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Chapter 14. Maintaining Your Computer > Understanding Disk File Systems

Understanding Disk File Systems

A disk must be formatted with a file system that allows it to work with the operating system to store, manage, and access data. Two of the most common file systems are FAT (or FAT32, which is an improvement on FAT technology) and NTFS. Disks on DOS, Windows 3.1, or Windows 98/Me computers use the FAT file system, while disks on computers running Windows NT 4.0, Windows 2000, Windows XP and later can use either the NTFS or FAT system. NTFS is a newer file system that improves on some of the shortcomings of FAT disks that make them less desirable on a network. Which file system your disks are most likely to use and why depends on the type of disk, whether your computer is on a network, and your computer's role as a resource on the network.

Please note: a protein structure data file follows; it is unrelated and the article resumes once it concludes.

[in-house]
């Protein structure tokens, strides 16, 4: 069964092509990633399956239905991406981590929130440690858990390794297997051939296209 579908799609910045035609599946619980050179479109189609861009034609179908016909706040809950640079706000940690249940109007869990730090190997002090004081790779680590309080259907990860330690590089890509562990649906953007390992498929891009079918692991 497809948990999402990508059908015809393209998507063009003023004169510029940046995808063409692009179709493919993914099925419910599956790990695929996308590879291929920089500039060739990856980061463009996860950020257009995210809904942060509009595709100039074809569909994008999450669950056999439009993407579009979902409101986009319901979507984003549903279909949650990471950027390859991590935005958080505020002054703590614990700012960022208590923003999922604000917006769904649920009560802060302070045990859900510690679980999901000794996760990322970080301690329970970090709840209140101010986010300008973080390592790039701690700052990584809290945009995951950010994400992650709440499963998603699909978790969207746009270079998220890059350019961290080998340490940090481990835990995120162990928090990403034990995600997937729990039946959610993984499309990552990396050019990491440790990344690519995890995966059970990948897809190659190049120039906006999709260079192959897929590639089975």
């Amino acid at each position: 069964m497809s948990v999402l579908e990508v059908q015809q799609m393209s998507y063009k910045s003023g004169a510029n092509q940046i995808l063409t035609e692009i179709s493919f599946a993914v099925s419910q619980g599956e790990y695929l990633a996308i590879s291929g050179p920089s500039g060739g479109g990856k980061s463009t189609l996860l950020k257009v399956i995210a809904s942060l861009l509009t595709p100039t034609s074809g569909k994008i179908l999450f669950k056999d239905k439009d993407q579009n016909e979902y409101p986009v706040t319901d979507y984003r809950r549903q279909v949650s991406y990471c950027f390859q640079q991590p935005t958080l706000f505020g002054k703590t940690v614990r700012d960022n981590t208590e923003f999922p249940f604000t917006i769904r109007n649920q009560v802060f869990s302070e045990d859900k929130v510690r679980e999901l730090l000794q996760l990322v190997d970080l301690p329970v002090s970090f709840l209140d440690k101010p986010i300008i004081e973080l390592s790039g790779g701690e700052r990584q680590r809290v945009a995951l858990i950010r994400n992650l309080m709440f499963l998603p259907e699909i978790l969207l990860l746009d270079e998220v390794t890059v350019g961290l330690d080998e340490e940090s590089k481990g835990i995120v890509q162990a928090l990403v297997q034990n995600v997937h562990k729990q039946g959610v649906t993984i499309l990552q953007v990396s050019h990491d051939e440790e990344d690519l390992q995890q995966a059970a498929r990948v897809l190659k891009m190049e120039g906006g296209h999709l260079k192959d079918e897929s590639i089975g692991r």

There are important differences between FAT and NTFS file systems:


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